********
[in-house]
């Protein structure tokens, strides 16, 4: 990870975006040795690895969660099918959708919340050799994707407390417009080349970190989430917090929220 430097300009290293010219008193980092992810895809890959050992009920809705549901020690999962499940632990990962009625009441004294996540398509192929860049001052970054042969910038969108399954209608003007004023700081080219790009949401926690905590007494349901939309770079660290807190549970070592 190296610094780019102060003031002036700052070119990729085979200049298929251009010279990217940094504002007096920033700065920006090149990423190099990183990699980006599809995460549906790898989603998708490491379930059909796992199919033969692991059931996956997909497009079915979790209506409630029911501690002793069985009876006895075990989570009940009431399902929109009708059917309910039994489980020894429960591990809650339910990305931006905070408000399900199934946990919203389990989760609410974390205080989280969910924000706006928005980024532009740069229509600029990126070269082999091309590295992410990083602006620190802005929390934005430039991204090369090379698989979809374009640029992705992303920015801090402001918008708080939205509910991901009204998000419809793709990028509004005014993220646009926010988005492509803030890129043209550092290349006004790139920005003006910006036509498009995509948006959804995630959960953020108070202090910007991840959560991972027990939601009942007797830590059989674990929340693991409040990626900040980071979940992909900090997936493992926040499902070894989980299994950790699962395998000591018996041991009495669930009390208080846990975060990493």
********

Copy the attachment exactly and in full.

[in-house]
């Protein structure tokens, strides 16, 4: 990870975006040795690895969660099918959708919340050799994707407390417009080349970190989430917090929220 430097300009290293010219008193980092992810895809890959050992009920809705549901020690999962499940632990990962009625009441004294996540398509192929860049001052970054042969910038969108399954209608003007004023700081080219790009949401926690905590007494349901939309770079660290807190549970070592 190296610094780019102060003031002036700052070119990729085979200049298929251009010279990217940094504002007096920033700065920006090149990423190099990183990699980006599809995460549906790898989603998708490491379930059909796992199919033969692991059931996956997909497009079915979790209506409630029911501690002793069985009876006895075990989570009940009431399902929109009708059917309910039994489980020894429960591990809650339910990305931006905070408000399900199934946990919203389990989760609410974390205080989280969910924000706006928005980024532009740069229509600029990126070269082999091309590295992410990083602006620190802005929390934005430039991204090369090379698989979809374009640029992705992303920015801090402001918008708080939205509910991901009204998000419809793709990028509004005014993220646009926010988005492509803030890129043209550092290349006004790139920005003006910006036509498009995509948006959804995630959960953020108070202090910007991840959560991972027990939601009942007797830590059989674990929340693991409040990626900040980071979940992909900090997936493992926040499902070894989980299994950790699962395998000591018996041991009495669930009390208080846990975060990493």